As biodegradable products break down in landfills, they release methane, a greenhouse gas that can harm the environment if it escapes into the atmosphere.
Only about 35% of municipal solid waste goes to landfills that capture methane for energy, according to the EPA. Another 34% of landfills capture methane and burn it on-site, but the remaining 31% allow the methane to escape.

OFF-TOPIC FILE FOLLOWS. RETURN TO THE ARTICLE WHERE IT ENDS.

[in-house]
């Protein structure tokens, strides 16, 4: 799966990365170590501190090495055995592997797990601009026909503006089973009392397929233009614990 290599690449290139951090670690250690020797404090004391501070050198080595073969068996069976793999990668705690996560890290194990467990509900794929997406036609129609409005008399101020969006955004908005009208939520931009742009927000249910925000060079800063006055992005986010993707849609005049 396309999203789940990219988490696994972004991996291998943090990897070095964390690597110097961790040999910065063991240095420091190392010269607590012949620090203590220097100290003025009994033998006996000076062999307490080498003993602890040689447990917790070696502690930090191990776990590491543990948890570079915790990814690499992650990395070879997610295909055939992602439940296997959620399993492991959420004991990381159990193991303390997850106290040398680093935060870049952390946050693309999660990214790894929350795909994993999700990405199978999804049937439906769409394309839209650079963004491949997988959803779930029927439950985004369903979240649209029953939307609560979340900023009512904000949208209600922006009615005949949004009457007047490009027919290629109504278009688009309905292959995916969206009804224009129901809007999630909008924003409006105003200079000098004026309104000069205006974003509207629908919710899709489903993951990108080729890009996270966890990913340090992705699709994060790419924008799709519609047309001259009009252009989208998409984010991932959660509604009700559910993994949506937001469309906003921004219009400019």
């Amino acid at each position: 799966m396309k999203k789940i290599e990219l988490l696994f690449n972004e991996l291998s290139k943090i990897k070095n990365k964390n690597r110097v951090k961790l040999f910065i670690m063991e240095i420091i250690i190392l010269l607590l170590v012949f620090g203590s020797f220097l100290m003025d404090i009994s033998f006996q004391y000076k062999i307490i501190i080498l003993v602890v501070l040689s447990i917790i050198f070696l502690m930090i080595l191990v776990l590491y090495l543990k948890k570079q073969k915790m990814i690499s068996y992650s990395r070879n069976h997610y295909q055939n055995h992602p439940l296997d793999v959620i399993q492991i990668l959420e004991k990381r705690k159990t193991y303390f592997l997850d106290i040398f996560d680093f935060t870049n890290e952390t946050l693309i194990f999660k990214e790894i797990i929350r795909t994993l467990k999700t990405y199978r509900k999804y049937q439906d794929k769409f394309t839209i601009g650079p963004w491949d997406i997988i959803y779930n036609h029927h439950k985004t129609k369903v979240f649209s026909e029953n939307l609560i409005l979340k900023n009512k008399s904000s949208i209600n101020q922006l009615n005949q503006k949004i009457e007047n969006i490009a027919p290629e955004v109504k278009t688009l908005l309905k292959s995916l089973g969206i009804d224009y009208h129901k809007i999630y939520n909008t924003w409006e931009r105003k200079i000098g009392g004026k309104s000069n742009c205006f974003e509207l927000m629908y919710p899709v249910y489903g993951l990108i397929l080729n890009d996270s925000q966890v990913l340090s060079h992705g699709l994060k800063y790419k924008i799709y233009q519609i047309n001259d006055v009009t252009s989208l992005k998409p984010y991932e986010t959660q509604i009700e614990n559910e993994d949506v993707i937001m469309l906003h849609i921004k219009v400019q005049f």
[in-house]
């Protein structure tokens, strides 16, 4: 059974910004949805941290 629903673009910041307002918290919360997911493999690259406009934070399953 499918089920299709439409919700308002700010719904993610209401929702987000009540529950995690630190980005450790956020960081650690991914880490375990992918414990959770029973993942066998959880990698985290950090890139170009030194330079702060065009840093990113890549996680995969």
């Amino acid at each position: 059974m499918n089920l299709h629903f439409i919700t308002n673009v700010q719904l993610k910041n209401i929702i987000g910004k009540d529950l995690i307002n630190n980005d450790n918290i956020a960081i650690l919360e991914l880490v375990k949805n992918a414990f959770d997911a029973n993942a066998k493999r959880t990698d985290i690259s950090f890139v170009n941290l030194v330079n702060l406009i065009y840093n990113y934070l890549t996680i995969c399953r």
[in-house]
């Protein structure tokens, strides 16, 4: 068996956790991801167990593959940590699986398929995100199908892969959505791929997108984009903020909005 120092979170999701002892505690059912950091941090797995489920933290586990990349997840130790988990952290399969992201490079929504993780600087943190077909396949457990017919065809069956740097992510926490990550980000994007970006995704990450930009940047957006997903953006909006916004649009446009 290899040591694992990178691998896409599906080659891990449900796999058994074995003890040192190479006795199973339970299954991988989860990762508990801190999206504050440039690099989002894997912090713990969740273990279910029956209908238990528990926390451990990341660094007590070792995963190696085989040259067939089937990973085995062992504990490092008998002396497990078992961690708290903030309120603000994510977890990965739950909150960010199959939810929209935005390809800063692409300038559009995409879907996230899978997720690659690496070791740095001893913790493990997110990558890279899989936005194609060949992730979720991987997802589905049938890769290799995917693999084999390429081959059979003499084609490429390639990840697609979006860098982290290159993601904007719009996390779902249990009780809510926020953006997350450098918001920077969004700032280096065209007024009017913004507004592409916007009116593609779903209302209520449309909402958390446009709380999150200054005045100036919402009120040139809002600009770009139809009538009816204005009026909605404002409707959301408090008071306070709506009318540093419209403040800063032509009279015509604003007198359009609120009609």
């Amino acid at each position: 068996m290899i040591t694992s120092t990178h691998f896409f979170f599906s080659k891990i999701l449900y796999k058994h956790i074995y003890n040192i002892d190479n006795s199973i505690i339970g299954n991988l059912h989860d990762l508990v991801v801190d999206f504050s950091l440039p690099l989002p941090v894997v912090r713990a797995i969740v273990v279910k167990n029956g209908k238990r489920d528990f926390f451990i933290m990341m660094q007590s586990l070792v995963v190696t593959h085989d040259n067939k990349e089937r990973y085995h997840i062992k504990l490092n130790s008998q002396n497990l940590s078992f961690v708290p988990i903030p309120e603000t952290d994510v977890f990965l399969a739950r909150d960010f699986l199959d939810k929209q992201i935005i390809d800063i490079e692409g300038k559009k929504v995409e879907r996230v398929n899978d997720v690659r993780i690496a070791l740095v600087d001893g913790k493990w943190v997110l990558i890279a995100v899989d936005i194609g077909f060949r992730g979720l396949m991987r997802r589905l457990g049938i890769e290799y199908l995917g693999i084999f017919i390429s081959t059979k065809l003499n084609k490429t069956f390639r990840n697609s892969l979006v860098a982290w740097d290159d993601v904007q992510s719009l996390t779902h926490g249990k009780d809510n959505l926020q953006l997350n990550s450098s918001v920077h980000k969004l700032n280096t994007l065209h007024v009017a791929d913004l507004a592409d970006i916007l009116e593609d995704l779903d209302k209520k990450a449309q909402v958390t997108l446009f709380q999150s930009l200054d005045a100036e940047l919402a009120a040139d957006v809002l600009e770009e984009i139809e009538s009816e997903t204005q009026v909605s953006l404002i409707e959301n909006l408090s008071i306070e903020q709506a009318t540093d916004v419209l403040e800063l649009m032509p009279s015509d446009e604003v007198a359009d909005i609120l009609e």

Man-made biodegradable materials break down rapidly, a reflection of FTC guidelines calling for products labeled as biodegradable to decompose within a "reasonably short period of time." However, this quick decomposition means much of the methane in the materials will be released before a methane collection system is installed, because federal regulations allow landfills that collect methane two years to install gas collection systems.